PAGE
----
942 Chapters
  Title Author Publisher Format Buy Remix
Medium 9781780647753

7: Allowing Entrepreneurs to Save Profits is Important to Motivation, Sustainability, and Resilience: Can All Cultures Support This?

Chan, C.; Sipes, B.; Lee, T.S. CABI PDF


Allowing Entrepreneurs to Save Profits is

Important to Motivation, Sustainability, and

Resilience: Can All Cultures Support This?

James R. Hollyer*

University of Guam, Mangilao, Guam

7.1  Introduction

Successful international development—skill development that creates societal transformation rather than a transfer of wealth—requires a keen understanding of the culture where one works (Hall, 1976). As leadership and business guru Peter Drucker said, “Culture eats strategy for breakfast.” All the great strategy and plans in the world will not create change or transformation if they do not, in some way, benefit the existing culture (or those in power). Anything that threatens a culture’s norms will be resisted by those who benefit from the status quo (Morris et al., 2011). In some cases, sole entrepreneurs striking out on their own to make their

“fortune” are such a threat in some countries’ cultures. Entrepreneurs are especially threatening in cultures where collective behaviors frown on individual success because it disturbs the status quo or the culture’s version of “sustainable” or “equilibrium” (Hall, 1976). Yet, a huge untapped potential of creativity and hard work exists just waiting to be given to the world’s 1.8 billion young people between the ages of 10 and

See All Chapters
Medium 9781780648200

17: Pestiferous Insects of Mustard: Biology and Integrated Management

Reddy, G.V.P. CABI PDF


Pestiferous Insects of Mustard:

Biology and Integrated Management

Dhana Raj Boina* and S. Jesu Rajan

National Institute of Plant Health Management, Hyderabad, India

17.1  Introduction

The crucifers comprising oilseed and vegetable crops are mainly grown during the rabi (winter– spring) season all over the world. Of these, mustard along with rapeseed forms an important oilseed crop, the seeds of which are rich in oil (35–45%)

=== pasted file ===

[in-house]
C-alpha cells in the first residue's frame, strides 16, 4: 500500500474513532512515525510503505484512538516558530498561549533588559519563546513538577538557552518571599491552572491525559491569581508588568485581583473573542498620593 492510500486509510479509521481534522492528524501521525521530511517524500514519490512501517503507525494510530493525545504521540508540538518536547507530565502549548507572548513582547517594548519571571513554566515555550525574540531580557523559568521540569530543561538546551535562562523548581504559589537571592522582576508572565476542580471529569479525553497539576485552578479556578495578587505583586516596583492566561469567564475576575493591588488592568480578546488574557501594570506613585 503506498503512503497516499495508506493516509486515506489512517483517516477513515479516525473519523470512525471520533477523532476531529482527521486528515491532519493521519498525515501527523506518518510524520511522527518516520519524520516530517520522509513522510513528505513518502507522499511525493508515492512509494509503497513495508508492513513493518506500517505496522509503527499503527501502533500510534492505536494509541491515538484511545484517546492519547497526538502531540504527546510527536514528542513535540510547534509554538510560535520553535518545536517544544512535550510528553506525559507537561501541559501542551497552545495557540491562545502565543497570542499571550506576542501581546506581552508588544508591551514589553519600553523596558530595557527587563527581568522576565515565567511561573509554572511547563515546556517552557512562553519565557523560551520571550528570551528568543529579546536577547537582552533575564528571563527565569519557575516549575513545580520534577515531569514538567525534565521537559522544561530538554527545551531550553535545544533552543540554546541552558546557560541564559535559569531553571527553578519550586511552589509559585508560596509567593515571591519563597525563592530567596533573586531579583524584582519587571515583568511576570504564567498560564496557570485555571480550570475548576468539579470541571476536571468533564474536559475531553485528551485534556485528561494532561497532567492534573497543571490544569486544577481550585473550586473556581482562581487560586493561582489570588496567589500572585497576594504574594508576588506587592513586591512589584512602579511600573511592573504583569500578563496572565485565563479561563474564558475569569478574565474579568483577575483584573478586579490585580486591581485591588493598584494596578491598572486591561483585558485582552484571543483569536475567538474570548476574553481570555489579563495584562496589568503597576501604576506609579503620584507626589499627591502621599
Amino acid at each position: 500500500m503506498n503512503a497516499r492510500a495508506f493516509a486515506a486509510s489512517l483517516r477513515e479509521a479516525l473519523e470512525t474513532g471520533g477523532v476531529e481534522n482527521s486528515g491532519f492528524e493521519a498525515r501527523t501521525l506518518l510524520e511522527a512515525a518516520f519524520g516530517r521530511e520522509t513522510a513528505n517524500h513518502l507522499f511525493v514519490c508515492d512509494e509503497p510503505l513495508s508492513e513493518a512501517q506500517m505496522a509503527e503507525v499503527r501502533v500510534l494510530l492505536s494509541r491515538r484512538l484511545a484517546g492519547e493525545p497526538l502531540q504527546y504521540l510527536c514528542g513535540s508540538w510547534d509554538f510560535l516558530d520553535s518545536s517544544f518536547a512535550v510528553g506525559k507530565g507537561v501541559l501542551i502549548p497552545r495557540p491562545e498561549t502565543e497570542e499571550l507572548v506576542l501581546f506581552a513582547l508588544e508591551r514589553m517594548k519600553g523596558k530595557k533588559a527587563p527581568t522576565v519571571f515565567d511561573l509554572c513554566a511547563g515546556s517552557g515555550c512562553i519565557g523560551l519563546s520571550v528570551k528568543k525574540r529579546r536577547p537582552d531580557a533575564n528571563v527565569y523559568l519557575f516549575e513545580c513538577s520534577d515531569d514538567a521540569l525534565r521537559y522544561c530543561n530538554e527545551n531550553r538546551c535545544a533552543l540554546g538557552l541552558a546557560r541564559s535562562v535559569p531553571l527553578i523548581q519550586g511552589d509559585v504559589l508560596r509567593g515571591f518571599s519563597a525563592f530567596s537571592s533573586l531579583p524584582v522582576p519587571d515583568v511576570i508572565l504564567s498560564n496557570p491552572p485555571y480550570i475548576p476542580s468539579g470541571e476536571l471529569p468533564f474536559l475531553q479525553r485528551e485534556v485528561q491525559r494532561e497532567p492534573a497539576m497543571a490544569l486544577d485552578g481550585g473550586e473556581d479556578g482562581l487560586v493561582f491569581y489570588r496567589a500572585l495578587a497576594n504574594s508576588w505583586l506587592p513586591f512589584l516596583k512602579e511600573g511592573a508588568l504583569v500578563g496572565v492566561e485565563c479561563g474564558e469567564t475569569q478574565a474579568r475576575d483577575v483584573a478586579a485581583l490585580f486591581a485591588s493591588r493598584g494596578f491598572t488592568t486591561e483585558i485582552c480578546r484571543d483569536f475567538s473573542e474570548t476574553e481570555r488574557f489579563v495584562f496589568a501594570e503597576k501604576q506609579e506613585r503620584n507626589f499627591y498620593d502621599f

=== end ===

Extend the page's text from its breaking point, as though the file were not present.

(Firake et al., 2013; Anon., 2015a). During 2013/14, mustard and rapeseed together were cultivated in

36.15 million hectares worldwide with a production of 71.09 million tonnes and a productivity of 1970 kg/ha (Anon., 2015a). In decreasing rank order, Canada,

China, India and Australia are major players in mustard and rapeseed cultivation (Anon., 2015a).

Different mustard species are commercially cultivated in different geographical regions of the world.

Indian or oriental or brown mustard, Brassica juncea (L.) Ozern, is cultivated commercially in Asia

See All Chapters
Medium 9781780647098

14: Feeding Injury

van Emden, H.F.; Harrington, R. CABI PDF


Feeding Injury

Fiona L. Goggin,1* Sharron S. Quisenberry2 and Xinzhi Ni3


Department of Entomology, University of Arkansas, Fayetteville, USA;

­Emeritus, Department of Entomology, Iowa State University, Ames, USA;


USDA-ARS Crop Genetics and Breeding Research Unit, Coastal Plain

Experiment Station, University of Georgia, Tifton, USA



The sternorrychan superfamily Aphidoidea includes aphids (Aphididae), adelgids (Adelgidae) and phylloxera (Phylloxeridae), and all three of these families pose a serious problem in the production of food and fibre crops. In fact, all of the world’s major crops are attacked by at least one species of Aphidoidea, although some plants suffer greater injury than others (Blackman and Eastop, 1994, 2006). The importance of crop losses caused by aphids and other insect herbivores has been described in these terms:

‘The shift of energy from plants to insects rivals in scale mankind’s own demands on the photosynthesizing world’ (Southwood, 1997). Moreover, aphids and other sap-sucking arthropods can extract more energy per unit area than grazers and browsers, and they do so without consuming any of the plant structural tissues (Dixon, 1985). Several well-known introduced pests illustrate the ability of the Aphidoidea to limit crop yields and to have profound ecological and sociological impacts. The Russian wheat aphid

See All Chapters
Medium 9781780645087

9. Fifty shades of green: Nutrient rich crops and the next generation: Clovers, Ryegrass

Warren, J. CABI PDF


Fifty shades of green

This final chapter identifies the fact that we appear to have preferentially domesticated plants from highly nutrient rich habitats. Neither this observation nor the role of pollination strategy had previously been considered to be important in the history of crop domestication. Earlier attempts to explain why we rely on so few crop species have argued that the limiting factor has been the availability of suitable plants. Here I conclude by proposing that what limits the number of species that we currently grow and consume, is our own imaginations, prejudices, traditions and vested interests. If this is true, in the future we may enjoy a whole myriad of new fruits and vegetables that are better for our health, and less demanding of the world’s limited resources.